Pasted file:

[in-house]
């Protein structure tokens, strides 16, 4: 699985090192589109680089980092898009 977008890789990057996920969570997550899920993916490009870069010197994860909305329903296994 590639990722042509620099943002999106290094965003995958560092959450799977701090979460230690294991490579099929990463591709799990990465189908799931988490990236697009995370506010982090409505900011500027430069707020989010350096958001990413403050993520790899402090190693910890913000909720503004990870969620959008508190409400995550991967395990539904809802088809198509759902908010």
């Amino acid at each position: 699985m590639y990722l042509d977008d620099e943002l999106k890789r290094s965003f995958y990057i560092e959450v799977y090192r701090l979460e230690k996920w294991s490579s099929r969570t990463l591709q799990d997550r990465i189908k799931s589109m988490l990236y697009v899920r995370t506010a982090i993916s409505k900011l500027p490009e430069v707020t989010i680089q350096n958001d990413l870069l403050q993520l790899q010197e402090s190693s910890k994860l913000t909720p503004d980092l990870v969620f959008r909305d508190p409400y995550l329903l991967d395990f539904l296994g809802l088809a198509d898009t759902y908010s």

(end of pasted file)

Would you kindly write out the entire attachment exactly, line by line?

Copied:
[in-house]
């Protein structure tokens, strides 16, 4: 699985090192589109680089980092898009 977008890789990057996920969570997550899920993916490009870069010197994860909305329903296994 590639990722042509620099943002999106290094965003995958560092959450799977701090979460230690294991490579099929990463591709799990990465189908799931988490990236697009995370506010982090409505900011500027430069707020989010350096958001990413403050993520790899402090190693910890913000909720503004990870969620959008508190409400995550991967395990539904809802088809198509759902908010």
């Amino acid at each position: 699985m590639y990722l042509d977008d620099e943002l999106k890789r290094s965003f995958y990057i560092e959450v799977y090192r701090l979460e230690k996920w294991s490579s099929r969570t990463l591709q799990d997550r990465i189908k799931s589109m988490l990236y697009v899920r995370t506010a982090i993916s409505k900011l500027p490009e430069v707020t989010i680089q350096n958001d990413l870069l403050q993520l790899q010197e402090s190693s910890k994860l913000t909720p503004d980092l990870v969620f959008r909305d508190p409400y995550l329903l991967d395990f539904l296994g809802l088809a198509d898009t759902y908010s």